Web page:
Here’s our latest interview with a millionaire as we seek to learn from those who have grown their wealth to high heights.
If you’d like to be considered for an interview, drop me a note and we can chat about specifics.
Today we have the writer at The Frugal Siblings.
My questions are in bold italics and his responses follow in black.
Let’s get started…
How old are you (and spouse if applicable, plus how long you’ve been married)?
My wife and I are 30 years old. We were married 8 years ago right after we both graduated college. Before we got married we had dated for 2 years.
Do you have kids/family (if so, how old are they)?
We have a 5 year old daughter in kindergarten and a 3 year old son in part time preschool.
What area of the country do you live in (and urban or rural)?
We live in the suburbs of Denver.
My wife and I both went to school in the city but found that we were not really cut out to live in the city. Once we both graduated we moved to the same area I went to high school and settled down.
What is your current net worth?
Our current net worth is about $1.1M.
My goal was to have a net worth of $1M by the time my wife and I turned 30. We just barely made it by counting things like our cars and our kids 529 plans. We have since continued to ride the stock market surge.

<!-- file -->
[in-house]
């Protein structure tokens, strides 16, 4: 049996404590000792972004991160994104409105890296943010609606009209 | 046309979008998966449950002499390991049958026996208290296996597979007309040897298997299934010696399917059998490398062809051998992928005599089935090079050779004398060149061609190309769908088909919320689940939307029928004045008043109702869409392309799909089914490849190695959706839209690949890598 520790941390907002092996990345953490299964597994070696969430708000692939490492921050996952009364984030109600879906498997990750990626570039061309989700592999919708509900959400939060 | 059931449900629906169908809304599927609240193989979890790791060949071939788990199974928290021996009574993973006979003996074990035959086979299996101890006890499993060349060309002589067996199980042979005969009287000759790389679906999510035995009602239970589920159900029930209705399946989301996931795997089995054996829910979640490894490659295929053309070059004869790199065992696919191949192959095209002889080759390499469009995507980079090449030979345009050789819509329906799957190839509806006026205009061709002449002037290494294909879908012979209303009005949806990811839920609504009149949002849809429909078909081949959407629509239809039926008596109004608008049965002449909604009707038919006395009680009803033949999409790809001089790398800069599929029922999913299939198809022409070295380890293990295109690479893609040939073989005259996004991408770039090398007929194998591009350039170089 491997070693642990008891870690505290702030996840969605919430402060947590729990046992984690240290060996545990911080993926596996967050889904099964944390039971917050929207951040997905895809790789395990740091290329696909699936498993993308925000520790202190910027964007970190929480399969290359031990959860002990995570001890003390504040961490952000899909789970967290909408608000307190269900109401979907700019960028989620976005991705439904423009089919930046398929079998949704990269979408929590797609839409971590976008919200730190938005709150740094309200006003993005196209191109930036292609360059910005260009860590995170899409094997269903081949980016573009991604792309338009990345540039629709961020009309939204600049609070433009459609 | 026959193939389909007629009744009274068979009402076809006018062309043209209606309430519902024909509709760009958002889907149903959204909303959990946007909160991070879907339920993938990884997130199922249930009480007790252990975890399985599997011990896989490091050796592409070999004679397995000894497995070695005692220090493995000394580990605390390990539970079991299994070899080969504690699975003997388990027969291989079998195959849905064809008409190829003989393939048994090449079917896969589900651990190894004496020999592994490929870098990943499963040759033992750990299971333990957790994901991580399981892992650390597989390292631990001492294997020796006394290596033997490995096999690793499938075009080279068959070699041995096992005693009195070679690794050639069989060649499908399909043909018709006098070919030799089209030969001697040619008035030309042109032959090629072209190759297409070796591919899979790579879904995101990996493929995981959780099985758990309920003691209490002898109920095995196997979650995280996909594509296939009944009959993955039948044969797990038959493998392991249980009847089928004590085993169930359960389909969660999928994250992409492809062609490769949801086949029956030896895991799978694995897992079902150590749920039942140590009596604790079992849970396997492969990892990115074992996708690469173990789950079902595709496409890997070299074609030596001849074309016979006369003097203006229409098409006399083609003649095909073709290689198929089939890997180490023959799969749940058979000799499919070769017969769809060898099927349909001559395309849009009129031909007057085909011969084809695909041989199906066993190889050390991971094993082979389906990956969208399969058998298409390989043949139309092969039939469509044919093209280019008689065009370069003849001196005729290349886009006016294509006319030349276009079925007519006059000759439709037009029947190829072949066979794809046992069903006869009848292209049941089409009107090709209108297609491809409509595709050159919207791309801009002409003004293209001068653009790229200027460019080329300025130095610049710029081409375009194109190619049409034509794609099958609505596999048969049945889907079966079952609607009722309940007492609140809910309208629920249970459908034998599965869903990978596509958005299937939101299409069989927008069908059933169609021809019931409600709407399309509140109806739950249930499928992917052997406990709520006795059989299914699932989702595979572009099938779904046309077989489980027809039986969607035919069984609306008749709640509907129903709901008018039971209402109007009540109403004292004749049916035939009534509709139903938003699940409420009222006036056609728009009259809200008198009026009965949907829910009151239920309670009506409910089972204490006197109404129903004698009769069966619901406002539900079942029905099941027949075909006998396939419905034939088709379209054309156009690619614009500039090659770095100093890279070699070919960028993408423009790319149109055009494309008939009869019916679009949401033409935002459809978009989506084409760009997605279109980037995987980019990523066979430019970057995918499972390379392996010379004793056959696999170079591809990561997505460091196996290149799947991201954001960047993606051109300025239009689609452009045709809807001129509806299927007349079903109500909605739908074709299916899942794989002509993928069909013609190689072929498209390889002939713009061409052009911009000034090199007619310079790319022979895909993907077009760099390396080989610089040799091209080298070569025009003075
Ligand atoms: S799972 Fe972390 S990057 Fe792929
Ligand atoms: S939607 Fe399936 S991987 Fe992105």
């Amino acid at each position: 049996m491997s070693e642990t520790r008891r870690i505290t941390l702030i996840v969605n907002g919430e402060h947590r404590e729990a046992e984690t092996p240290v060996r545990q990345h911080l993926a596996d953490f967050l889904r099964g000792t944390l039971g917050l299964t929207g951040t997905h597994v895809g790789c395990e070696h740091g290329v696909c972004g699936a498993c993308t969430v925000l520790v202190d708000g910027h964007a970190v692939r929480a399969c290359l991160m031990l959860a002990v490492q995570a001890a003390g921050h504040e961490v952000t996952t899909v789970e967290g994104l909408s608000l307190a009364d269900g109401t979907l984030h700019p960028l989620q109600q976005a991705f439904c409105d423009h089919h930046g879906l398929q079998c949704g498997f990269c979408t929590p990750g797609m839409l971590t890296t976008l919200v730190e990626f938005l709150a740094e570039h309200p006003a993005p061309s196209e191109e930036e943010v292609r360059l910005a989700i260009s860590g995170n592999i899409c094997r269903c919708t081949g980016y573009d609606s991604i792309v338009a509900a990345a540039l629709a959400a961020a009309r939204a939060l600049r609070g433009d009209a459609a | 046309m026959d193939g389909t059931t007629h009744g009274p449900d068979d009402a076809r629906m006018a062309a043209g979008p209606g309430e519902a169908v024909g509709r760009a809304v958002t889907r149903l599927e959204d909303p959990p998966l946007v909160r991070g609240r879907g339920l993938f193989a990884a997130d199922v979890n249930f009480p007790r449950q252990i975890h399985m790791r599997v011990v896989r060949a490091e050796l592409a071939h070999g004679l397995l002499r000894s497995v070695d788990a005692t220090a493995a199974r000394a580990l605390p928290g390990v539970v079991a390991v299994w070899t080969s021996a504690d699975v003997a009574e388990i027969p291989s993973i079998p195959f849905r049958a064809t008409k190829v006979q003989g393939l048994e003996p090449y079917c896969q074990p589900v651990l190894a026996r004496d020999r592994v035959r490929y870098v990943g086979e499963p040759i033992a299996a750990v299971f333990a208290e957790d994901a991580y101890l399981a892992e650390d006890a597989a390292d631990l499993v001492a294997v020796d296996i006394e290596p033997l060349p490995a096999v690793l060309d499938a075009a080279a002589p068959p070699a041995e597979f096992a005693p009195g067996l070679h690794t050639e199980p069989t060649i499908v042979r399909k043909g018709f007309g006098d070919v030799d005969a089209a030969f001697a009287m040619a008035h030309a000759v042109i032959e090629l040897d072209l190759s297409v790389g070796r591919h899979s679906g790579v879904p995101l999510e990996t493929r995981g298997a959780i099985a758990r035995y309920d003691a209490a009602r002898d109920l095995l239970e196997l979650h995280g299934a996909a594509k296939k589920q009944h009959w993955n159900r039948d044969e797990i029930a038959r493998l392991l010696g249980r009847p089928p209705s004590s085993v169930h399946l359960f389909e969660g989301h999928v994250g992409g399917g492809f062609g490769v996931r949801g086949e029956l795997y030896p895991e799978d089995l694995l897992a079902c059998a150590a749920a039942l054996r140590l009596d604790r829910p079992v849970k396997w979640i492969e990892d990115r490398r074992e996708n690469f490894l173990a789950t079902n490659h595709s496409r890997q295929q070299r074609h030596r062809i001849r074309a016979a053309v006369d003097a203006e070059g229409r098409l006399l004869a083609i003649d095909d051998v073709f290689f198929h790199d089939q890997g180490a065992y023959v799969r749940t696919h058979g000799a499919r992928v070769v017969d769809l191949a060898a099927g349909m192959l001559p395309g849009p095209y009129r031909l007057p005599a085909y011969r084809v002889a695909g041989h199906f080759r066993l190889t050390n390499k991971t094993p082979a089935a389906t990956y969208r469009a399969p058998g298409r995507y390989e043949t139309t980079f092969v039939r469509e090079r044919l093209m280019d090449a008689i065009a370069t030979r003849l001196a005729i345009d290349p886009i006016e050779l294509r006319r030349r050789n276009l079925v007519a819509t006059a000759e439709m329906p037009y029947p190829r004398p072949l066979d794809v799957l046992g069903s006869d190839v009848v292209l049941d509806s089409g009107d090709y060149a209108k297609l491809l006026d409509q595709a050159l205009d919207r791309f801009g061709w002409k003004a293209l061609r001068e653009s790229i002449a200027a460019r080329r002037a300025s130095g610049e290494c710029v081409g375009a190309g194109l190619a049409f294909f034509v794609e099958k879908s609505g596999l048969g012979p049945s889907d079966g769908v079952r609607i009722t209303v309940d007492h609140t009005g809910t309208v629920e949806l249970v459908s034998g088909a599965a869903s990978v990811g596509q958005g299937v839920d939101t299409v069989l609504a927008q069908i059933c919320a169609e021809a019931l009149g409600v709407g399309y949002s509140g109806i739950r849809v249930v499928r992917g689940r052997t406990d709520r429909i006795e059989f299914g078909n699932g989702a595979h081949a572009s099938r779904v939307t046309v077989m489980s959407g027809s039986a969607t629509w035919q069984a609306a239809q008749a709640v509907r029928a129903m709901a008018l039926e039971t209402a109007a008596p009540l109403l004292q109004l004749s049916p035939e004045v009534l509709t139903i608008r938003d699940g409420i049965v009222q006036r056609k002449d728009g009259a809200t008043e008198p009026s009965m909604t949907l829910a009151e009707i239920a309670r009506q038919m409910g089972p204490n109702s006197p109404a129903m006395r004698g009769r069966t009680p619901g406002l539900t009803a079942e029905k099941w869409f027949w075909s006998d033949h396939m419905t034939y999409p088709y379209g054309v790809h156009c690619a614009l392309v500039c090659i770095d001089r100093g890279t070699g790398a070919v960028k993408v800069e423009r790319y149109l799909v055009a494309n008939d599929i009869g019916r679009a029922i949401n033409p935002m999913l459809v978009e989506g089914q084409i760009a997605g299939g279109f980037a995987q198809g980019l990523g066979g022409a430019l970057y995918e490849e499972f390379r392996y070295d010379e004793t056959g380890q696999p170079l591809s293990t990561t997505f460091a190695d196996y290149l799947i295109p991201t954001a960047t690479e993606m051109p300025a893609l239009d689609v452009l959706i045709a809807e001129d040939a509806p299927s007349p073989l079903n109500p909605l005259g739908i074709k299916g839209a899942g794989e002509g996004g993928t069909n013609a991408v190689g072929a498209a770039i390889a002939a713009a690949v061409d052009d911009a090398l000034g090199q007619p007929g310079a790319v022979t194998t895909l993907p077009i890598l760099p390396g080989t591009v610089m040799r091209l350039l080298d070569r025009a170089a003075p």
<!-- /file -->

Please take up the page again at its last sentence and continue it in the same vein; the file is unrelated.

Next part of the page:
What are the main assets that make up your net worth (stocks, real estate, business, home, retirement accounts, etc.) and any debt that offsets part of these?
- House: $300K
- Cabin: $175K
- Taxable accounts: $200K
- Pre-Tax accounts (401K, IRA): $250K
- Post-Tax accounts (Roth): $150K
- Cash and Bonds: $25K
I was lucky to graduate in December of 2009 with a decent job. I have been stocking away money in index funds ever since. I inherited the cabin about a year ago. Before that we had full access to it without being responsible for the costs or maintenance so it was a mixed blessing.
We do not have any debt. I have never really been all that comfortable with debt so my wife and I have been very aggressive about paying down debt. We bought our house with a 30-year loan, later refinanced it to a 15-year loan, and then paid it off 7 years after buying our house.
What is your job?
I am an electrical engineer. I am involved with the machines that make beverage containers.
I end up doing a lot of travel (domestic and international) to support the machines. I have been to New York, Ohio, Mexico, Poland, Brazil, and Colombia in 2017. In 2018 I have been to Ohio so far but also have Arizona and New York on the horizon.